Archive | joinder

Wednesday, April 20th, 2016

Circuit Affirms Convictions of Madoff Co-Conspirators

The Circuit issued no published criminal decisions today. But it did issue three summary orders, including a 30-page decision (does that still qualify as a “summary” order?) affirming the fraud-related convictions of five former employees of Bernie Madoff’s investment company.

  1. United States v. Bonventre, No. 14-4714-cr(L) (2d Cir. Apr. 20, 2016) (Walker, Raggi, and Droney)

Five former employee of Bernard L. Madoff Investment Securities were convicted after trial of multiple counts of conspiratorial and substantive securities fraud, bank fraud, and related charges for their participation in a massive scheme to defraud thousands of investors of tens of billions of dollars. On appeal, the defendants challenged various trial court rulings, the sufficiency of the evidence, the government’s trial conduct, and the judgments of forfeiture. The Court rejected all of their claims.

Bill of Particulars

First, the Court held that the district court did not err by denying a request for …

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Categories: evidence, forfeiture, government misconduct, joinder, sufficiency

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Tuesday, October 4th, 2011

Re: Joinder

United States v. Page, No. 10-3150-cr (2d Cir. September 16, 2011) (Walker, Hall, Chin, CJJ)

Defendant was tried on five drug counts and a felon-in-possession count. In the district court, he moved to sever the gun count so that the jury considering the drug charges would not learn that he had a felony conviction. The court denied the motion and the circuit, finding no prejudice, affirmed.


In 2007 and 2008, Page was selling drugs – first crack, then heroin – in Norwich, Connecticut. During this time, he became involved in an altercation outside a bar, and brandished a gun; to avoid trouble, he stashed the gun at his girlfriend’s apartment. Agents raided the apartment the next day and found the gun and some drugs.

Page ultimately faced a six-count indictment; the first five counts alleged drug offenses – although the government ultimately dropped one of these – and count …

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Categories: bifurcation, joinder, severance, Uncategorized

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Thursday, May 1st, 2008

Government’s “Question[able],” “Troub[ling]” and “Disingenous” Conduct Results in an Affirmance. Huh?

United States v. Blech, No 05-3600-cr (2d Cir. April 23, 2008) (Sotomayor, Parker, Hall, CJJ).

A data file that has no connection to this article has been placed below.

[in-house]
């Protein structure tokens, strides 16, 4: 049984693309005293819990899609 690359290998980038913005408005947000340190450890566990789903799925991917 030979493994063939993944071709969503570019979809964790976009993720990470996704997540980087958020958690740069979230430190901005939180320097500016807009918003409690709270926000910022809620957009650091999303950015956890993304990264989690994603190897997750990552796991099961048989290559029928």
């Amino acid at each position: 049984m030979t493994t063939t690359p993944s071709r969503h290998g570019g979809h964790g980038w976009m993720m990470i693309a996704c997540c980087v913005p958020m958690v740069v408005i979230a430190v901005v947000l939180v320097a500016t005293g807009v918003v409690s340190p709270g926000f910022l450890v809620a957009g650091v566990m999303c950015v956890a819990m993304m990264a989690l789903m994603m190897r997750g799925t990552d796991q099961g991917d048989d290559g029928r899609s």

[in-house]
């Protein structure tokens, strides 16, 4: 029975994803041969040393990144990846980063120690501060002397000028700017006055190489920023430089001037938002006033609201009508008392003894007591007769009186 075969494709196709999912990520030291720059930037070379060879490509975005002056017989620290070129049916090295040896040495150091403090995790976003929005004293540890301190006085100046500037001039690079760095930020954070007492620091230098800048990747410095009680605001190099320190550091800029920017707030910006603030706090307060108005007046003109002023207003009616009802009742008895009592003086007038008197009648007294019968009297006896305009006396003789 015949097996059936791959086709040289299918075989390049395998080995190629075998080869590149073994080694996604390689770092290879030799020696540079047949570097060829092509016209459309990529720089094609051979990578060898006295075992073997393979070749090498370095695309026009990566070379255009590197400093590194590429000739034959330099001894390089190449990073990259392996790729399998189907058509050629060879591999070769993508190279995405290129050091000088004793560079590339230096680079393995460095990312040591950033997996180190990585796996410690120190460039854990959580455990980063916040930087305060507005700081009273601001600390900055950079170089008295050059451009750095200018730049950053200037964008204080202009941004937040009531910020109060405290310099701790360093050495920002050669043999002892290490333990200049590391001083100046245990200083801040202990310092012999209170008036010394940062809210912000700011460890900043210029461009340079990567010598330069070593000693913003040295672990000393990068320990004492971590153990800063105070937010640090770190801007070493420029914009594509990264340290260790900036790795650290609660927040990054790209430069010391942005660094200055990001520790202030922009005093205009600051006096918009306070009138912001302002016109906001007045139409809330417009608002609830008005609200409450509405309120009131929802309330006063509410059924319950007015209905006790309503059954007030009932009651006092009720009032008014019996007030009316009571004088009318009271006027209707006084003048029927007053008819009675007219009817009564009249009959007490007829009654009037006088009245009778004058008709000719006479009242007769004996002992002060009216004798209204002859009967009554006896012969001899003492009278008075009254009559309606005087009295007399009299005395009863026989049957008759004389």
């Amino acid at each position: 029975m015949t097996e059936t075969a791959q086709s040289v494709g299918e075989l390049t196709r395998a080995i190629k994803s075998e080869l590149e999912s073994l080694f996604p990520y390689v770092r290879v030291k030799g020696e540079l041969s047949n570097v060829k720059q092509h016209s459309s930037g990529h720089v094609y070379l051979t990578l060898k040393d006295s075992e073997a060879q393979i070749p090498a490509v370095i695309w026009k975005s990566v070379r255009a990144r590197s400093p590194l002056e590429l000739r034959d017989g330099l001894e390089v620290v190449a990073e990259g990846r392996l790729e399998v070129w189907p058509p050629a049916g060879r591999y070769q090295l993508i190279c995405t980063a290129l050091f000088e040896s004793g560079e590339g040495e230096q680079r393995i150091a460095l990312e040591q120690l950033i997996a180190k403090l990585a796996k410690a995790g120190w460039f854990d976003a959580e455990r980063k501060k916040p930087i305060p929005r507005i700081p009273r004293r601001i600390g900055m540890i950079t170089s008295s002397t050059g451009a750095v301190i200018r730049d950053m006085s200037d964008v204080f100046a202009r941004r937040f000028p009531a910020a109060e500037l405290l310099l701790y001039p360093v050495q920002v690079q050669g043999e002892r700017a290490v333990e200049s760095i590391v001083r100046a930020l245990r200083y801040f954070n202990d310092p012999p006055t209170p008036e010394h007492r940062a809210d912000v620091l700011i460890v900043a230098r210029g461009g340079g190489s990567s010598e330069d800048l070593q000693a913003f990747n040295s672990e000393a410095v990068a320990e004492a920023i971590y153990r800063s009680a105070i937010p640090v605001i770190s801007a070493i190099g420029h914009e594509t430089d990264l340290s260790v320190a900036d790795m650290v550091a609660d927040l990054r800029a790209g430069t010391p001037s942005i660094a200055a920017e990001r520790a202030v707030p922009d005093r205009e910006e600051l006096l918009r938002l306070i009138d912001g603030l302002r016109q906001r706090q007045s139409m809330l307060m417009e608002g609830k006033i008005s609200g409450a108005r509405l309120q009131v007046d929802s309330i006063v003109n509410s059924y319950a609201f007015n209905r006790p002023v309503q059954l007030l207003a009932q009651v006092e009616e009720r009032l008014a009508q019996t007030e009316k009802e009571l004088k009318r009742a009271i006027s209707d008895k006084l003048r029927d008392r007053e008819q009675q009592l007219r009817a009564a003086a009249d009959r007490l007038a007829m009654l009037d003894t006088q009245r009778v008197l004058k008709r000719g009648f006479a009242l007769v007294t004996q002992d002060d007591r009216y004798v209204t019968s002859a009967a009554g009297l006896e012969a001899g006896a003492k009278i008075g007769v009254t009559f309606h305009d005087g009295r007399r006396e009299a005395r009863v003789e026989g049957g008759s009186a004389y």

Two defendants who were convicted of securities and related frauds appealed on the ground that their cases were misjoined, and one advanced a Brady claim. The court affirmed, but only out of apparent deference to the district court’s findings under the “abuse of discretion” standard.

The Severance Issue

This case went to trial on a thirteen-count indictment that alleged two separate fraud schemes. The first involved appellant Brandon, who, along with others, defrauded customers of Credit Bancorp of more than $200,000,000. The second scheme involved appellant Wexler, who also defrauded Credit Bancorp customers, but in a different way. The district court denied their severance motions, and both were convicted.

The defendants’ severance claim was unusually strong. Although the two schemes shared some participants, and both targeted Credit Bancorp customers, they were otherwise completely distinct. Nevertheless, …

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Categories: Brady, joinder, severance, Uncategorized

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Wednesday, November 21st, 2007

Joint Pain

United States v. Shellef, No. 06-1495-cr (2d Cir. November 8, 2007) (Pooler, Sack, Wesley, CJJ)

In this decision applying Fed.R.Cr.P 8, the court held that counts were improperly joined against two separate defendants, and that the misjoinders were not harmless. The decision also has an interesting discussion of some unusual wire fraud theories.

Defendants Shellef and Rubenstein were tried together on tax and wire fraud charges. At the same trial, Shellef alone was tried on tax evasion charges relating to some of his personal and business dealings. Both were convicted of all counts.

The tax and mail fraud charges arose from the defendants’ efforts to purchase and resell CFC-113, a highly regulated, ozone-depleting industrial solvent upon which, Congress, in an effort to phase out its use, imposed an excise tax. However, the tax does not apply to CFC-113 reclaimed as part of a recycling process, or CFC-113 that is sold …

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Categories: fraud, joinder, Rule 8, severance, Uncategorized

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